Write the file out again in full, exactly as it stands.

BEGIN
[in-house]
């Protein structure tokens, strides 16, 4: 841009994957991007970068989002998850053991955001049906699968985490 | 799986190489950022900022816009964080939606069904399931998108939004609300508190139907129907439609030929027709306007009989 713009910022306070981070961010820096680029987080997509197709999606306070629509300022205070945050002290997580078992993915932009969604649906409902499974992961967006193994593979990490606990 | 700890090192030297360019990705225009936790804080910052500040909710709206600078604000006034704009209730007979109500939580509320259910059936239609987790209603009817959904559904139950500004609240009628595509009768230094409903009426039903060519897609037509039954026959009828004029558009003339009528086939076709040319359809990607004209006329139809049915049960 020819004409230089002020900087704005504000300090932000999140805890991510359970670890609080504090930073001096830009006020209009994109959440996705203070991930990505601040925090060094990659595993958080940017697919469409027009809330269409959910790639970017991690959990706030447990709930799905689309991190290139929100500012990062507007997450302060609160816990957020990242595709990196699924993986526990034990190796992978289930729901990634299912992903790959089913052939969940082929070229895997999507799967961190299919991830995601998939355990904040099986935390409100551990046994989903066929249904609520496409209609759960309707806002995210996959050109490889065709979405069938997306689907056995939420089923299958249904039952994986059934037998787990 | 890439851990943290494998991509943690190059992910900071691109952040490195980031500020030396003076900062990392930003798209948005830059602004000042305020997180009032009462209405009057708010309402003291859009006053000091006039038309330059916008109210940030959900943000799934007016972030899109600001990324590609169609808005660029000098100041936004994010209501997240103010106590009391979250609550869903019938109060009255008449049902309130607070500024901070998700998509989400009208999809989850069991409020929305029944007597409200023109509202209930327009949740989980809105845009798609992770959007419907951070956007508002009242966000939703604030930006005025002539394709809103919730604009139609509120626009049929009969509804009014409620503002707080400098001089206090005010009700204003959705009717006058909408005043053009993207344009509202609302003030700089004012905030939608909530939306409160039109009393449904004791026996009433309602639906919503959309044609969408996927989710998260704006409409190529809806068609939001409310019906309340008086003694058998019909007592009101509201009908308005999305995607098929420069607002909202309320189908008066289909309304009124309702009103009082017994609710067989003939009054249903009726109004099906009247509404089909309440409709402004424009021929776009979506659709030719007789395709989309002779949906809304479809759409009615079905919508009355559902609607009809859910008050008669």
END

[in-house]
């Protein structure tokens, strides 16, 4: 841009994957991007970068989002998850053991955001049906699968985490 | 799986190489950022900022816009964080939606069904399931998108939004609300508190139907129907439609030929027709306007009989 713009910022306070981070961010820096680029987080997509197709999606306070629509300022205070945050002290997580078992993915932009969604649906409902499974992961967006193994593979990490606990 | 700890090192030297360019990705225009936790804080910052500040909710709206600078604000006034704009209730007979109500939580509320259910059936239609987790209603009817959904559904139950500004609240009628595509009768230094409903009426039903060519897609037509039954026959009828004029558009003339009528086939076709040319359809990607004209006329139809049915049960 020819004409230089002020900087704005504000300090932000999140805890991510359970670890609080504090930073001096830009006020209009994109959440996705203070991930990505601040925090060094990659595993958080940017697919469409027009809330269409959910790639970017991690959990706030447990709930799905689309991190290139929100500012990062507007997450302060609160816990957020990242595709990196699924993986526990034990190796992978289930729901990634299912992903790959089913052939969940082929070229895997999507799967961190299919991830995601998939355990904040099986935390409100551990046994989903066929249904609520496409209609759960309707806002995210996959050109490889065709979405069938997306689907056995939420089923299958249904039952994986059934037998787990 | 890439851990943290494998991509943690190059992910900071691109952040490195980031500020030396003076900062990392930003798209948005830059602004000042305020997180009032009462209405009057708010309402003291859009006053000091006039038309330059916008109210940030959900943000799934007016972030899109600001990324590609169609808005660029000098100041936004994010209501997240103010106590009391979250609550869903019938109060009255008449049902309130607070500024901070998700998509989400009208999809989850069991409020929305029944007597409200023109509202209930327009949740989980809105845009798609992770959007419907951070956007508002009242966000939703604030930006005025002539394709809103919730604009139609509120626009049929009969509804009014409620503002707080400098001089206090005010009700204003959705009717006058909408005043053009993207344009509202609302003030700089004012905030939608909530939306409160039109009393449904004791026996009433309602639906919503959309044609969408996927989710998260704006409409190529809806068609939001409310019906309340008086003694058998019909007592009101509201009908308005999305995607098929420069607002909202309320189908008066289909309304009124309702009103009082017994609710067989003939009054249903009726109004099906009247509404089909309440409709402004424009021929776009979506659709030719007789395709989309002779949906809304479809759409009615079905919508009355559902609607009809859910008050008669």